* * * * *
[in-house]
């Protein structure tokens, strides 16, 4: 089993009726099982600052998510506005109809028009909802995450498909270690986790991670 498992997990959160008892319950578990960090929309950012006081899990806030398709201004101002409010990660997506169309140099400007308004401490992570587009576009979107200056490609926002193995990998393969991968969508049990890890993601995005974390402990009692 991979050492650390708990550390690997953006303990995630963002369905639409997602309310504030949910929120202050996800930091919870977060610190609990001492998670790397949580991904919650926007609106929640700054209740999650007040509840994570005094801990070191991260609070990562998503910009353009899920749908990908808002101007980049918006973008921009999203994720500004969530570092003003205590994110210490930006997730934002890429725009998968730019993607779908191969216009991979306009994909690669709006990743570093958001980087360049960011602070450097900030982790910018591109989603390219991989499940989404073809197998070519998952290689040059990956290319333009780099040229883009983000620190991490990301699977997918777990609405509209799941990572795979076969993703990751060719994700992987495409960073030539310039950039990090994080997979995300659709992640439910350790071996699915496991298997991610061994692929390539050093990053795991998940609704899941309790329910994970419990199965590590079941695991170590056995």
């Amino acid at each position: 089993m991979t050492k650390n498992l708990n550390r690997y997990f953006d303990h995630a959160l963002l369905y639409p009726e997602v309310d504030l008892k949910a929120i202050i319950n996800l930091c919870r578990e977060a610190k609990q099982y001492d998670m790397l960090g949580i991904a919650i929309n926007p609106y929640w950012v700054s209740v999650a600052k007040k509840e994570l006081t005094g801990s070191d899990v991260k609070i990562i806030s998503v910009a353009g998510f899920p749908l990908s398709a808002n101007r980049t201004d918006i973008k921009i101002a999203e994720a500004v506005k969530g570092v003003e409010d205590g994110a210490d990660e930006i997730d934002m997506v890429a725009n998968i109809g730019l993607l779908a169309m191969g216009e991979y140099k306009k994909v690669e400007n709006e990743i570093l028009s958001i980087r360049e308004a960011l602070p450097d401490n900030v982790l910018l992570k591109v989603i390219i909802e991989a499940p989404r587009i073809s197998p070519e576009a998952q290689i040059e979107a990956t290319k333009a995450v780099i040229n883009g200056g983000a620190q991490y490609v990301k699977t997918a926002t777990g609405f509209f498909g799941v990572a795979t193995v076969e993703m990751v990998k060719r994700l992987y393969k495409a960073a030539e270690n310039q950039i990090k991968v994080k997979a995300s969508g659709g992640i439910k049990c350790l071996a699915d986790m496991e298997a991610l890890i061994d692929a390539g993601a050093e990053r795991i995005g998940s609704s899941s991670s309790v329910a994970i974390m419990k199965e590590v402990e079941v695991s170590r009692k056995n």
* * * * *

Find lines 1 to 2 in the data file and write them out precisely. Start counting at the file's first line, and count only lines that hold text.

[in-house]
């Protein structure tokens, strides 16, 4: 089993009726099982600052998510506005109809028009909802995450498909270690986790991670 498992997990959160008892319950578990960090929309950012006081899990806030398709201004101002409010990660997506169309140099400007308004401490992570587009576009979107200056490609926002193995990998393969991968969508049990890890993601995005974390402990009692 991979050492650390708990550390690997953006303990995630963002369905639409997602309310504030949910929120202050996800930091919870977060610190609990001492998670790397949580991904919650926007609106929640700054209740999650007040509840994570005094801990070191991260609070990562998503910009353009899920749908990908808002101007980049918006973008921009999203994720500004969530570092003003205590994110210490930006997730934002890429725009998968730019993607779908191969216009991979306009994909690669709006990743570093958001980087360049960011602070450097900030982790910018591109989603390219991989499940989404073809197998070519998952290689040059990956290319333009780099040229883009983000620190991490990301699977997918777990609405509209799941990572795979076969993703990751060719994700992987495409960073030539310039950039990090994080997979995300659709992640439910350790071996699915496991298997991610061994692929390539050093990053795991998940609704899941309790329910994970419990199965590590079941695991170590056995």